Freedom of Opinion and Expression, Right to Privacy in Korea

by | Nov 21, 2023 | Free Speech, Open Blog, Privacy | 0 comments

*This is 2015 UN Human Rights Committee lobbying document

Issue 23 Resurgence of Seditious Libel Prosecutions

● “Seditious libel” prosecutions to gag the citizenry criticizing government policies and performance are on the rise in Korea.

● The crime of insult, criminal defamation and “truth defamation” laws are still being vigorously enforced in Korea, despite the warnings of international human rights bodies, including General Comment No. 34 of the Human Rights Committee, which condemned incarceration as punishment for defamation, penalization of truthful statements, and penalization of opinions (“statements not subject to verification”)

● Criminal prosecution continues to be a prevailing remedy for defamation or insult. 136 people were incarcerated for defamation or insult over a 55 months period between January 1, 2005 through July 2009 in Korea, while in comparison only 146 people have been incarcerated for defamation in a 20 months period between January 1, 2005 through August 2007 in all other countries combined. On average, Korea accounted for about 30% of the worlds’ defamation incarcerations in that 20 month period!

● The trend continues to date and in greater intensity. In 2013, 11,579 people were indicted for defamation or insult (2,162 for defamation and 9,412 for insult, and excluding 1,233 indicted for online defamation), out of which 111 were incarcerated while the remaining defendants were fined. This is a double-fold increase from 2010, a total of 6,963 people (2,193 for defamation and 4,860 for insult) were indicted, out of which 11 incarcerations for insult and 43 incarcerations for defamation resulted.

● As Special Rapporteur Frank La Rue pointed out in his report on Korea, many of these criminal prosecutions are the very cases where private persons are subjected to criminal prosecution for defamation in defense of public officials’ reputation. We are certain of the political nature of these prosecutions because, as documented inthe Annex, most cases result in withdrawal, dismissal, or not-guilty judgments, leaving only the indelible chilling effects on the populace.

● Such abuse is facilitated by the fact that that criminal prosecution applies also to statements not proven to be true, even in absence of privacy concerns, in contrast to the Special Rapporteur’s and UN Human Rights Committee’s8 specific mandates to exempt such statements. The defendant can only escape liability by proving that the statements were made solely for public interest, a burden of proof not so easy to sustain. For instance, some Korean courts refused the public interest defense of a worker making a truthful statement about his employer’s non-payment of wages since the court found that the worker’s such statement also had an intention to harm the employer’s reputation, i.e. the public interest was not the sole motif. The practical effect of this law has been that an individual who has encountered revealing truths about corruptions in the government or other powerful entities could not freely share them with others in fear that they may not be able to sustain the burden of proving that ‘public interest’ was the speaker’s ‘sole motif’.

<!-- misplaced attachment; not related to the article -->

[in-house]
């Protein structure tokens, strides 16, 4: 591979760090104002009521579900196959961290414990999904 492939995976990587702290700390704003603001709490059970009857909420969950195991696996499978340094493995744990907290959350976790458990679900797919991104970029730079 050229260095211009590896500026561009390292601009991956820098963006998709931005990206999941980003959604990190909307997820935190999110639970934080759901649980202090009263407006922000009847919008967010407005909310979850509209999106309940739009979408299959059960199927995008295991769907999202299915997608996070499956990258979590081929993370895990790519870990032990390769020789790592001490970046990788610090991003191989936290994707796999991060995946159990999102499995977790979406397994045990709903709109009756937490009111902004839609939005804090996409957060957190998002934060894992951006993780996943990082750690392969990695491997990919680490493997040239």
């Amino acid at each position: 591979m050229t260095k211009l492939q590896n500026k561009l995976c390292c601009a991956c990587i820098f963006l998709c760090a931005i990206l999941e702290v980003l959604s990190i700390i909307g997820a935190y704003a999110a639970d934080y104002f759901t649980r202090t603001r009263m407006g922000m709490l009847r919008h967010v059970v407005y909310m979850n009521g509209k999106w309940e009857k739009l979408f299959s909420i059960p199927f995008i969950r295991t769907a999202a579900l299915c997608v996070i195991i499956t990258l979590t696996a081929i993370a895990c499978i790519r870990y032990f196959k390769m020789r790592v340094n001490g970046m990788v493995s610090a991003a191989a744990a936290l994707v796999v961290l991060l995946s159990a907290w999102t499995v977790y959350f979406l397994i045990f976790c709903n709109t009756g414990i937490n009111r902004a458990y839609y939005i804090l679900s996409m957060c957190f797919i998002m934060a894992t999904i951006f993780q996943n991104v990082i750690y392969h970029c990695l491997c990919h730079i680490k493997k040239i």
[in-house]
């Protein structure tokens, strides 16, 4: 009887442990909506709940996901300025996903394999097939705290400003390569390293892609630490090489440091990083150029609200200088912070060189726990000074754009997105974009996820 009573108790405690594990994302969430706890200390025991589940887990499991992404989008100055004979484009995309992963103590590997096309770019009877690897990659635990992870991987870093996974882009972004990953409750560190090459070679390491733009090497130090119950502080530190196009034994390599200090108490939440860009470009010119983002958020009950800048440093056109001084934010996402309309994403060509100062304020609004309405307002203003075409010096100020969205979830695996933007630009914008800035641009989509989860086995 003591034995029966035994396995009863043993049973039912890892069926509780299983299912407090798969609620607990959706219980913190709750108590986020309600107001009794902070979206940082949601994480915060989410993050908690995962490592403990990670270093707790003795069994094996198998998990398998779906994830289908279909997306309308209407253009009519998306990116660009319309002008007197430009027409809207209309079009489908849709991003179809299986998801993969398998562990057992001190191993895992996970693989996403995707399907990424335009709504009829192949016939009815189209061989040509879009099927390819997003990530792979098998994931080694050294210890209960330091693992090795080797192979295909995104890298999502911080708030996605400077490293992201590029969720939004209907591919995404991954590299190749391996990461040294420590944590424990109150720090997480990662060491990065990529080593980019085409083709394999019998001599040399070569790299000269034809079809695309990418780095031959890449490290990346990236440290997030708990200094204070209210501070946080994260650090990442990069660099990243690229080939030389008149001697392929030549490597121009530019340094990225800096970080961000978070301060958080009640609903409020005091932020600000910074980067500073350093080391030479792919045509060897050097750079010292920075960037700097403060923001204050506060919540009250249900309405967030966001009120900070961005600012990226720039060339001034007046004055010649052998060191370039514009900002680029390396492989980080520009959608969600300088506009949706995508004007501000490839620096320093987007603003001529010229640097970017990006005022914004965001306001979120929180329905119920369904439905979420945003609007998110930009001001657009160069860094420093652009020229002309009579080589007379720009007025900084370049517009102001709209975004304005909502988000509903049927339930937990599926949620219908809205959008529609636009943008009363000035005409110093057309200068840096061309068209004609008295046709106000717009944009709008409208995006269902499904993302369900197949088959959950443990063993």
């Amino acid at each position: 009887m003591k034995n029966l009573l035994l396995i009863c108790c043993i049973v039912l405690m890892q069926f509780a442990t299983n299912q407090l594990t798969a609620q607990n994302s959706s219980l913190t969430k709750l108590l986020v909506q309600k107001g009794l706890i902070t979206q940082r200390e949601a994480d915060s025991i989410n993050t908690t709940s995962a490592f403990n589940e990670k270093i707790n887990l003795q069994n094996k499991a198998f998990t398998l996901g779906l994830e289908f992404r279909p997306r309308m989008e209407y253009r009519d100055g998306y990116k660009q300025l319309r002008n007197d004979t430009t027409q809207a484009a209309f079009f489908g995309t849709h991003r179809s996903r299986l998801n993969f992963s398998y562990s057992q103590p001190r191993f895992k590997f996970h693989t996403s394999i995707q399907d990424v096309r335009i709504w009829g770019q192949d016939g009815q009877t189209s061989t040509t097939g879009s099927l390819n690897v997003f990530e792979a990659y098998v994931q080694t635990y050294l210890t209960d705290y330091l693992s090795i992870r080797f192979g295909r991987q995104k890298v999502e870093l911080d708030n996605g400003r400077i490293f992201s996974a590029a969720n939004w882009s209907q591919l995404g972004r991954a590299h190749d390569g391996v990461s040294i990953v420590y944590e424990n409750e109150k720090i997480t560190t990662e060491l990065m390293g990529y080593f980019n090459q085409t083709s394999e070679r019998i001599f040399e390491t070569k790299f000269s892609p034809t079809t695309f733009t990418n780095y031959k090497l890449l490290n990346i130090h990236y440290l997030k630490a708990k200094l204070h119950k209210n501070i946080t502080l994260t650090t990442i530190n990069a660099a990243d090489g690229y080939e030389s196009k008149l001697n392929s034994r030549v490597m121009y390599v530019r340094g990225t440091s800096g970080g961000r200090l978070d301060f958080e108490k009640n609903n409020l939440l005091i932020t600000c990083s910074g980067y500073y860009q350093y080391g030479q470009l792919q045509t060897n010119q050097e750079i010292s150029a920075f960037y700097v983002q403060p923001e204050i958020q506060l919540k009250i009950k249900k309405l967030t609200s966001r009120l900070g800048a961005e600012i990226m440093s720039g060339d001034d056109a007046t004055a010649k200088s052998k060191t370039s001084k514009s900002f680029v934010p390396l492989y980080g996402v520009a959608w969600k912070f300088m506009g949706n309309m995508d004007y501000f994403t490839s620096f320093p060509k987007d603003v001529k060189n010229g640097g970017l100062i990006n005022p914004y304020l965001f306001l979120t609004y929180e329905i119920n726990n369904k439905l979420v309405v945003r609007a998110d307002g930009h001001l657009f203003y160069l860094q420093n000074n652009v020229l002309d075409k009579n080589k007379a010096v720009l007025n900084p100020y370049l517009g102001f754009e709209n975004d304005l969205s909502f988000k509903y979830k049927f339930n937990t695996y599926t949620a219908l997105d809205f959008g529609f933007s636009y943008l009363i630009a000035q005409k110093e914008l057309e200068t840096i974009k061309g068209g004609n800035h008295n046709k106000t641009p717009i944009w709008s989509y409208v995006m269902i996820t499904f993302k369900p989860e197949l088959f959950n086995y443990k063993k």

● Also, the crime of insult has been also used by government officials to crack down on the people who shared their negative feelings and opinions against the officials. In 2013, out of 9,417 indictments for the crime of insult, 1,038 of them or a little more than 10% were for insulting the police officers. That percentage has only grown as the number of indictments for insulting the public officials increased to 1,397 in 2014, which represents a 35% increase from the previous year. (The total number of insult indictments are not available yet) These “police insult” cases have been used to suppress the participants in demonstrations and assemblies concerning the government policies.

● During the current regime of President Park and the former regime of President Lee, there were many criminal and civil lawsuits of defamation aimed at chilling and gagging people’s opinions critical of the government, used by the prosecutions, government officials and/or agencies as well as pro-government action groups. (For detailed information, see Annex).

Suggested Recommendations

● Per General Comment No. 34, the government of the Republic of Korea should abolish Articles 307 (1) and 309 (1) of Criminal Act and Article 70(1) of the “Act On Promotion of Information and Communications Network Utilization and Information Protection, etc.”, which criminally punishes statements not proven to be false.

● Per General Comment No. 34, the government of the Republic of Korea should

abolish Article 311 of the Criminal Act which criminally punishes statements of opinions and feelings, which are by nature not subject to verification, for merely being insulting to others.

● Per General Comment No. 34, the government of the Republic of Korea should abolish incarceration as penalty for all defamation and insult provisions in the Criminal Act and the “Act On Promotion of Information and Communications Network Utilization and Information Protection, etc.”


Submit a Comment

Your email address will not be published. Required fields are marked *